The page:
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GST Impact on the Infrastructure Sector in India

GST Impact on the Infrastructure Sector in India

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On the commencement of the long journey to implement the historic GST regime, it is worthwhile to take stock of how it impacts specific aspects of Indian infrastructure. Here are seven ways GST affects the sector – three positive, and four negative.

  1. Electricity
  2. Works contracts and EPC                              infrastructure sector
  3. Cement
  4. Logistics
  5. Advisory, consulting, engineering and project management services
  6. Abolition of tax holidays and exemptions
  7. Civil aviation

A. Electricity

Power producing companies – both renewable and conventional – would have to pay GST for their inputs such as fuel and machinery but will not be able to get these taxes refunded, given that their output – electricity – is exempt. This higher cost of producing electricity will then be passed on to consumers under the “change of law” clause in power purchase agreements (PPA). Developers selling electricity in the spot market or on a non-PPA basis would have to factor in the higher cost.

B. Works contracts and EPC

GST seeks to provide much-needed clarity on works contracts, and therefore, on the engineering, procurement and construction (EPC) business line. Works contracts are proposed to be taxed as “services”. This means the GST rate and provisions, like place of supply rules etc, as applicable on services will apply to works contracts. The major gain from this treatment is that the tax would be now charged on the actual contractual base. Also, local versus inter-state works contracts that at present leads to innumerable disputes should get eliminated.

 C. Cement

Cement is a crucial input to the infra sector, and GST is expected to impact it positively. The overall indirect tax incidence is currently estimated to be around 25 per cent. The cement industry is also expected to benefit from lower costs of logistics. Overall, a decrease in cement prices is expected.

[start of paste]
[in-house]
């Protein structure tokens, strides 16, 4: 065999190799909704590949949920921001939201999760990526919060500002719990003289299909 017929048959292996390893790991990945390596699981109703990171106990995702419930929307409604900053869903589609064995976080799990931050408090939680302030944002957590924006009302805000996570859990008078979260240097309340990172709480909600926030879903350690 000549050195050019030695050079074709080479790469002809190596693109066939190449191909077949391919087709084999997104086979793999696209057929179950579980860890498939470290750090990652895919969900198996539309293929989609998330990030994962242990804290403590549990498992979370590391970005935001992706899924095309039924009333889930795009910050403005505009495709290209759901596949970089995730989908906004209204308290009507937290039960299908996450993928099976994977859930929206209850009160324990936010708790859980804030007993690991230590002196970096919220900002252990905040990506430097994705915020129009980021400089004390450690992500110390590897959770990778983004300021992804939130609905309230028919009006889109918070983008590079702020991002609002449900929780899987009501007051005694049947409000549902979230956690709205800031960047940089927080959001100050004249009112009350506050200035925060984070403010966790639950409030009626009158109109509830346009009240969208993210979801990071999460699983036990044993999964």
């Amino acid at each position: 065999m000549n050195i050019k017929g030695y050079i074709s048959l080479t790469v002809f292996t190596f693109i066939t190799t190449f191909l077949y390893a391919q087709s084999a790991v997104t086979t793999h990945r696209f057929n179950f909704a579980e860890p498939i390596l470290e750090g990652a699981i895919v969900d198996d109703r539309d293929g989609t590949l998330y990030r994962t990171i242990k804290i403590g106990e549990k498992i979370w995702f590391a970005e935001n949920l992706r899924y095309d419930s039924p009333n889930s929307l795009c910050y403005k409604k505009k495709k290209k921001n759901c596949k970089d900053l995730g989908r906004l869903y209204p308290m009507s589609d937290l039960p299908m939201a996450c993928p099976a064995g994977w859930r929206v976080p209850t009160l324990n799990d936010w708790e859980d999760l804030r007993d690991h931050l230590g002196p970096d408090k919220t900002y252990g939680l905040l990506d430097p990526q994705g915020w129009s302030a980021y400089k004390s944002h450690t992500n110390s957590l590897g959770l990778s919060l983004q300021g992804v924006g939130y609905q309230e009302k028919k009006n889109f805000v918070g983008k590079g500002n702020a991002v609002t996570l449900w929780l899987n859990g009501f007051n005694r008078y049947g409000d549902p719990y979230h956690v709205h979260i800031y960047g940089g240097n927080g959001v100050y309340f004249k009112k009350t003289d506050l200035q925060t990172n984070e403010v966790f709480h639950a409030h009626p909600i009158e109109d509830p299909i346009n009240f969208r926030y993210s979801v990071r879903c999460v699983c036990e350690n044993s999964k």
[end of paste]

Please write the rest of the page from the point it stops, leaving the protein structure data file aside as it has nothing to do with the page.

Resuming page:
D. Logistics

The GST is expected to enable a reduction in logistics cost by as much as 20 per cent to 30 per cent, as firms reconfigure their supply chains. Reduction in waiting and idling time at inter-state barriers and checkpoints is expected to provide a huge relief.

E. Advisory, consulting, engineering and project management services

As with all other services, firms providing these services to the infrastructure sector will have a negative impact due to the higher incidence of GST at 17 to 18 per cent vis-à-vis the current 15 per cent.

 F. Abolition of tax holidays and exemptions

There are different tax holidays and exemptions for infrastructure development and operations at both the central and state levels. Whilst there is the hope that in the final analysis, these tax holidays and exemptions will be allowed to run their course, the lurking fear is that they will be removed.

G. Civil aviation

Five petroleum products – crude, natural gas, aviation turbine fuel (ATF), diesel and petrol – are excluded from the coverage of GST for the initial years while the remaining petroleum products – kerosene, naptha and liquefied petroleum gas (LPG) – are covered. Flight tickets are likely to get costlier as airlines will not be able to claim credit on tax paid on jet fuel. Currently, airlines can claim what is called a cenvat credit on the central excise duty for fuel. They stand to lose this in the GST regime as ATF is outside the purview of GST.